The Methodist Conference last month extended the range of circumstances in which local preachers can preside at holy communion. It values these people who are integral to its culture and thinking. Is it not time its Covenant partners looked to their 8500 Readers, many of whom feel marginalised? Almost one third say they are under-used (Reader Upbeat, GS 1689, 2008). If the Review is adopted, greater flexibility will encourage unpaid ministers to move more easily across categories.

I know the House of Bishops do not like to be lectured, but when two of their own recent colleagues are speaking so authoritatively, perhaps they will take notice. Maximising the use of diminishing ministerial resources is the issue that will perhaps ultimately define the future presence of the Church of England and the Church in Wales to a greater extent than positions held on women bishops and homosexuality. It should be at the top of the agenda for the next Archbishop of Canterbury.

NIGEL HOLMES
Woodside, Great Corby, Carlisle CA4 8LL

From the Revd R. B. MacCarthy

Sir, - I was interested in your report on the review group on the Church in Wales, which was chaired by the Rt Revd Lord Harries. Many of its recommendations echo those of the Tiller report on the Church of England, which were effectively ignored.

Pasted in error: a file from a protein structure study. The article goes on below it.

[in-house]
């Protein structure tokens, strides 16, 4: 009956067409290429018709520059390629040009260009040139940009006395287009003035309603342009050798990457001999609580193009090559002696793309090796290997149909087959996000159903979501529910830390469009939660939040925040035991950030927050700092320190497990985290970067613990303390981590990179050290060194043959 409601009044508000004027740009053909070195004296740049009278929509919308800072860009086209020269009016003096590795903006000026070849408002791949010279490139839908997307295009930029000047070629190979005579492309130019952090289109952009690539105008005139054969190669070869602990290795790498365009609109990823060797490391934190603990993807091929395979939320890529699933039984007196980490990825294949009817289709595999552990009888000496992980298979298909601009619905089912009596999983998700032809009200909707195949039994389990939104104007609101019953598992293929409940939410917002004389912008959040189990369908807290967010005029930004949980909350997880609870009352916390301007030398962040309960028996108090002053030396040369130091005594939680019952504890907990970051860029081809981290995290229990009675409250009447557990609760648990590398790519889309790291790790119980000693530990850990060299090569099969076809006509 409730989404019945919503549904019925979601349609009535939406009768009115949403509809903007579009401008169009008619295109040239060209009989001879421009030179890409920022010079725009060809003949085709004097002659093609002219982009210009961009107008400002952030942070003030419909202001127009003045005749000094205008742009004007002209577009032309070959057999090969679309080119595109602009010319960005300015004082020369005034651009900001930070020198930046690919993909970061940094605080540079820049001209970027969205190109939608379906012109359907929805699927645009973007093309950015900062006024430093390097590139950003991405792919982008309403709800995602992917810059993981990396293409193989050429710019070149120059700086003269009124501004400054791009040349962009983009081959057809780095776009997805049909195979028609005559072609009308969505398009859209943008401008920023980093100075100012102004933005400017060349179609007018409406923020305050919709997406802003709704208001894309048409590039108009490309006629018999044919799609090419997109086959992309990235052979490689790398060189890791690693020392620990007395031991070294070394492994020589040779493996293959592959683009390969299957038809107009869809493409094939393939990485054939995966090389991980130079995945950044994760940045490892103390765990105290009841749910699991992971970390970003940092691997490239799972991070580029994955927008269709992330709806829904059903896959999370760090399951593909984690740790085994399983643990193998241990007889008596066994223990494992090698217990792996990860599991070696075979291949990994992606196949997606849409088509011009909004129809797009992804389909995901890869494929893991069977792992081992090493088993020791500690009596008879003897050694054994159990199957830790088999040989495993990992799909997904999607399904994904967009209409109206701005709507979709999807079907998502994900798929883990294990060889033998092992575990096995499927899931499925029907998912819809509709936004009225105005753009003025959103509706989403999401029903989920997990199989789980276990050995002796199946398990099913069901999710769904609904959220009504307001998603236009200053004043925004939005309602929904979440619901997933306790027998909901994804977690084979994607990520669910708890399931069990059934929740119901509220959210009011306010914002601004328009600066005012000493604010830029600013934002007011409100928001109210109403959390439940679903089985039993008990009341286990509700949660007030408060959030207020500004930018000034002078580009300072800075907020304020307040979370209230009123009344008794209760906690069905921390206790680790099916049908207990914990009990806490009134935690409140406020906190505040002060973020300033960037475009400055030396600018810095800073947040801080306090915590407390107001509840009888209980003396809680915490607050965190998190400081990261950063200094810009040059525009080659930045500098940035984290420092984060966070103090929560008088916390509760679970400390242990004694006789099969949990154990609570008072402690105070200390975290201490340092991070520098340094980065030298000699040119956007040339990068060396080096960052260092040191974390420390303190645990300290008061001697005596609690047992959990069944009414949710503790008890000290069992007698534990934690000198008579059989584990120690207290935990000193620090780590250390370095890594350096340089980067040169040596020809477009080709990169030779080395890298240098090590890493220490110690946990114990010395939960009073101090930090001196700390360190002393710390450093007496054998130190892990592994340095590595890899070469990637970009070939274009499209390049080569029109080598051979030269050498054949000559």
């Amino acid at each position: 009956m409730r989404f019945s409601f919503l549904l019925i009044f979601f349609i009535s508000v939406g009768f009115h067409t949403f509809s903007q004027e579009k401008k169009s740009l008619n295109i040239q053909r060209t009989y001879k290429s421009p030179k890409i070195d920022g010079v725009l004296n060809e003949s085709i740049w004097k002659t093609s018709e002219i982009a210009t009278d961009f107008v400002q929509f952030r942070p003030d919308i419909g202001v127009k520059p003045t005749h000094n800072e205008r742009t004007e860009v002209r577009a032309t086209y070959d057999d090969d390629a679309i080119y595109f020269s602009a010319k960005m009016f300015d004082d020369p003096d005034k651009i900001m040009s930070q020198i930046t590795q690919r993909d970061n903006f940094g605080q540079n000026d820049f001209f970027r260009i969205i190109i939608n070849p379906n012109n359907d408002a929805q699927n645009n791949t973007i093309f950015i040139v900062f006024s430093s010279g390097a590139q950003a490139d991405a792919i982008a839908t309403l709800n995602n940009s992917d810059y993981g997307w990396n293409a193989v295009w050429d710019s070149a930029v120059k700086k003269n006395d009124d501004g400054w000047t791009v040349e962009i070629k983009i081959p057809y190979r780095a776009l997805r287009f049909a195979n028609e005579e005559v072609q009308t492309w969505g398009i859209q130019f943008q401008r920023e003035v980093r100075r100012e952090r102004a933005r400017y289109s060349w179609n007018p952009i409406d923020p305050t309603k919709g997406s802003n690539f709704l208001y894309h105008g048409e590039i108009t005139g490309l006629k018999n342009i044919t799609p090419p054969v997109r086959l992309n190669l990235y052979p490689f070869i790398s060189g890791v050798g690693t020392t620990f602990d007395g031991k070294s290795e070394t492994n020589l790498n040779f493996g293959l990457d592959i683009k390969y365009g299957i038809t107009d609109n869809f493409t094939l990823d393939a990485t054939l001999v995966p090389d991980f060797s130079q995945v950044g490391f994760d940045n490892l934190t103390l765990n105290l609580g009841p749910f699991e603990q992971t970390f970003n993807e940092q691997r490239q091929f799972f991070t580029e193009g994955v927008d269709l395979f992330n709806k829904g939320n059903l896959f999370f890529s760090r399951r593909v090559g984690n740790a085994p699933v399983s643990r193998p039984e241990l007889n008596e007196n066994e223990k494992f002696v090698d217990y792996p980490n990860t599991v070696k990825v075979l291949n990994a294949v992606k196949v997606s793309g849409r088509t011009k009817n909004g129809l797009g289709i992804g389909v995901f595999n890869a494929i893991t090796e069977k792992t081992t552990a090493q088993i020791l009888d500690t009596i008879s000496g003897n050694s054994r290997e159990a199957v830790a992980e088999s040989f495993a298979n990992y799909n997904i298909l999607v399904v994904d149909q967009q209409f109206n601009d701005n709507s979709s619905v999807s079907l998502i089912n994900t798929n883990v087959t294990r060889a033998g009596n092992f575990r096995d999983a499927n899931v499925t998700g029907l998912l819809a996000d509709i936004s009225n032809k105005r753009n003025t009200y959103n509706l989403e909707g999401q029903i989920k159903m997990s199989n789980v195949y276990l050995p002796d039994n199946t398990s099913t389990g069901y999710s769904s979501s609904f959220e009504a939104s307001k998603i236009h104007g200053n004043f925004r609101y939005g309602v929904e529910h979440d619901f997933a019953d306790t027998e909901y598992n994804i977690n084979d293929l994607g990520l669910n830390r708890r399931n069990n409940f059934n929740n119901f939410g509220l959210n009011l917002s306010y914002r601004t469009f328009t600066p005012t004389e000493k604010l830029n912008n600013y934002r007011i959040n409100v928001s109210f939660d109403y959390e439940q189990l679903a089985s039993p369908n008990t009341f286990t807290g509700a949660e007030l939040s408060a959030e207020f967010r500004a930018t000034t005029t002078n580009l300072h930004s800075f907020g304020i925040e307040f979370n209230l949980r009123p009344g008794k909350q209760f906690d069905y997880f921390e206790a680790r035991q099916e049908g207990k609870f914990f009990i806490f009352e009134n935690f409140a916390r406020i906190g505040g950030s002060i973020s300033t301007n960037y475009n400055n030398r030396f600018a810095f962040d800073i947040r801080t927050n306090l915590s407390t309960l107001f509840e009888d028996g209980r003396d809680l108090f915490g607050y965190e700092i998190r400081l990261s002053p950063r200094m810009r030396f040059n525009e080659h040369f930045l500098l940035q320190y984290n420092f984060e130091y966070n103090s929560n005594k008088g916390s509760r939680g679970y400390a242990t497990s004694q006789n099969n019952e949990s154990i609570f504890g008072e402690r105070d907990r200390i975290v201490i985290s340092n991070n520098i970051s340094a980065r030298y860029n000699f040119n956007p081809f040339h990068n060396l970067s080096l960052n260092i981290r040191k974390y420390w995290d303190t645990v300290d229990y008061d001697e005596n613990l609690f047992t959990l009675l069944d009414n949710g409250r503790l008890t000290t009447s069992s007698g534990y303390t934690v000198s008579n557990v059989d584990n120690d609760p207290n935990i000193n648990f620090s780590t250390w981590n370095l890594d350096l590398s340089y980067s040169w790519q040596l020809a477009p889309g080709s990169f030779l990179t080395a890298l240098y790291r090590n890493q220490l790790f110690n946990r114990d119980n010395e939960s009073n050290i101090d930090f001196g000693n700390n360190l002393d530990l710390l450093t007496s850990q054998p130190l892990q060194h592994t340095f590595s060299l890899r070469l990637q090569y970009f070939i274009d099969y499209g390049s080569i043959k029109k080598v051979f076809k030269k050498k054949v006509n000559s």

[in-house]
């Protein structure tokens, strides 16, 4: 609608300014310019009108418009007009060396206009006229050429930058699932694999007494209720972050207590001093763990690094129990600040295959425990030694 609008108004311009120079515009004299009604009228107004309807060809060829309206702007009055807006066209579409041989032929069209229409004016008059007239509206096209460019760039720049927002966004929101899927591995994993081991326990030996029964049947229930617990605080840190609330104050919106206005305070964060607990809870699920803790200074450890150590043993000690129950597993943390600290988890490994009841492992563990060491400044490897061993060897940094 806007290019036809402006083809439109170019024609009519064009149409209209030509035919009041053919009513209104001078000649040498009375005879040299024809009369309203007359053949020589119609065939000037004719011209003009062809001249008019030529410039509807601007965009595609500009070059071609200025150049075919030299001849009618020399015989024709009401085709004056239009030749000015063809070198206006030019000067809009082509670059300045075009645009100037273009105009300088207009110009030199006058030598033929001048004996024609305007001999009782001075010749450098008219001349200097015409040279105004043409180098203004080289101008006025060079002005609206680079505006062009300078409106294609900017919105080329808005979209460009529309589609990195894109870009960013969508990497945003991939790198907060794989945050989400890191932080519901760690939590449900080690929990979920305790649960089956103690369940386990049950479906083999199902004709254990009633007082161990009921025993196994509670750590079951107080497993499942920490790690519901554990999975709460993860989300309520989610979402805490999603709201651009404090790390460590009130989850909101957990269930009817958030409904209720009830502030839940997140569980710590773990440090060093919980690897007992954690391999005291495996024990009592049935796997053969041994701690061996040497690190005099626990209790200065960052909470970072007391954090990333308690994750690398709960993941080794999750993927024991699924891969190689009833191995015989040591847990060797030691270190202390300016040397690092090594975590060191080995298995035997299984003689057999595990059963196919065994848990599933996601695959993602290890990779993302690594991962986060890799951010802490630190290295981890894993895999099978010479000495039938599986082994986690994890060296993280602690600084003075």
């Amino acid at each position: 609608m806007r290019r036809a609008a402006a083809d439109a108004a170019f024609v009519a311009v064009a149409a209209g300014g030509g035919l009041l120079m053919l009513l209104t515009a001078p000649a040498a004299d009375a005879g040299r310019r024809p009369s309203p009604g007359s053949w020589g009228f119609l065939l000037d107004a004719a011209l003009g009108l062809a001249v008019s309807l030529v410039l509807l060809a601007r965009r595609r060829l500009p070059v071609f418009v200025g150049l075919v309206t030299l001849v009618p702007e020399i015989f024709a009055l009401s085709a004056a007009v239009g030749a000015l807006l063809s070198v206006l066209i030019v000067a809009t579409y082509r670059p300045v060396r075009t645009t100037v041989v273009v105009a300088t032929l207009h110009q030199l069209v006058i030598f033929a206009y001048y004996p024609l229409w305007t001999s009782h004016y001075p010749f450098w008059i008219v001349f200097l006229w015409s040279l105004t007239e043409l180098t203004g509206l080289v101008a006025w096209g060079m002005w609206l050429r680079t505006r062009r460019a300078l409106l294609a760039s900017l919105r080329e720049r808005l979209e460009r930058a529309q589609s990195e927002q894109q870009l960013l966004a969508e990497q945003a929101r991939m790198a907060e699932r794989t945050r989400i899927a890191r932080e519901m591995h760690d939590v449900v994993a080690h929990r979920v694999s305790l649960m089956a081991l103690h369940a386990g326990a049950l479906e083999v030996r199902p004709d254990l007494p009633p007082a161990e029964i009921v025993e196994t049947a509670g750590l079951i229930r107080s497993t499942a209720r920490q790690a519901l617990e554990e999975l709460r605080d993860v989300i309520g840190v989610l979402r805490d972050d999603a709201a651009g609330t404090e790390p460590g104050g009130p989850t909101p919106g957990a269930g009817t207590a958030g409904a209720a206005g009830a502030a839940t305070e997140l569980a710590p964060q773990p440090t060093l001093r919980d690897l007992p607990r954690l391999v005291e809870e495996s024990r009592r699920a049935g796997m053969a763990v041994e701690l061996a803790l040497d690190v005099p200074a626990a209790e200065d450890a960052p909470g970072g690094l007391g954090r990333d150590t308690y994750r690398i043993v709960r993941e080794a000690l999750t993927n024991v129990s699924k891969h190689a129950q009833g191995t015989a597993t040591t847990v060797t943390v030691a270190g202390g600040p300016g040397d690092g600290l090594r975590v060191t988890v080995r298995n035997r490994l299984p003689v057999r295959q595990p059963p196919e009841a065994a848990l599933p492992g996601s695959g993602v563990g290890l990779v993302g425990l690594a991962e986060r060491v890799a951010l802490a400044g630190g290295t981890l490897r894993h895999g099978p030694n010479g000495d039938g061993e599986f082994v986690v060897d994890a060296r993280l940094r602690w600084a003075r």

In particular, I note the recommendation that the number of bishops should be reduced to three. The Church of Ireland, with 12, is ludicrously over-supplied for a Church with only about 500 stipendiary clergy.

Ironically, that is the number of bishops proposed for the Roman Catholic Church in Ireland by one of its leading theologians. The Roman Church in Ireland claims 80 per cent of the population, whereas the Church of Ireland in the Republic claims only three per cent.

ROBERT MacCARTHY
(Former Dean of St Patrick's)
Suirmount, Clonmel, Co. Tipperary

From Canon John Goodchild

Sir, - It was good to read Lord Harries ( Comment, 27 July). In the New Testament, ministry was generally in teams. Jesus had the Twelve. Overseers and elders are described and appointed in the plural. Even Paul had his co-workers.

In ordained-local-ministry (OLM) schemes such as Norwich's, we pioneered the training of clergy together with lay teams from their parishes. It was difficult to hold on to this when we were forced to merge with colleges and courses that trained individuals in isolation. Then the drive for university accreditation meant that ordinands were assessed as individuals, as the assessment of teams seemed beyond their imagination.

We need to return to the original vision of OLM, which made the management of multi-parish benefices practical - though this means retraining incumbents as well as recognising the wealth of gifts and experience in a team and the value of co-operation.

I hope that Readers continue to value the designation "lay", and that their training will be related to their home and work situations. They should not be seen as lesser clergy, but earthed specialists in communication and apologetics. They should be assessed on the questions that are being and should be asked in their communities rather than those posed by academics.

JOHN GOODCHILD
39 St Michael's Road, Liverpool L17 7AN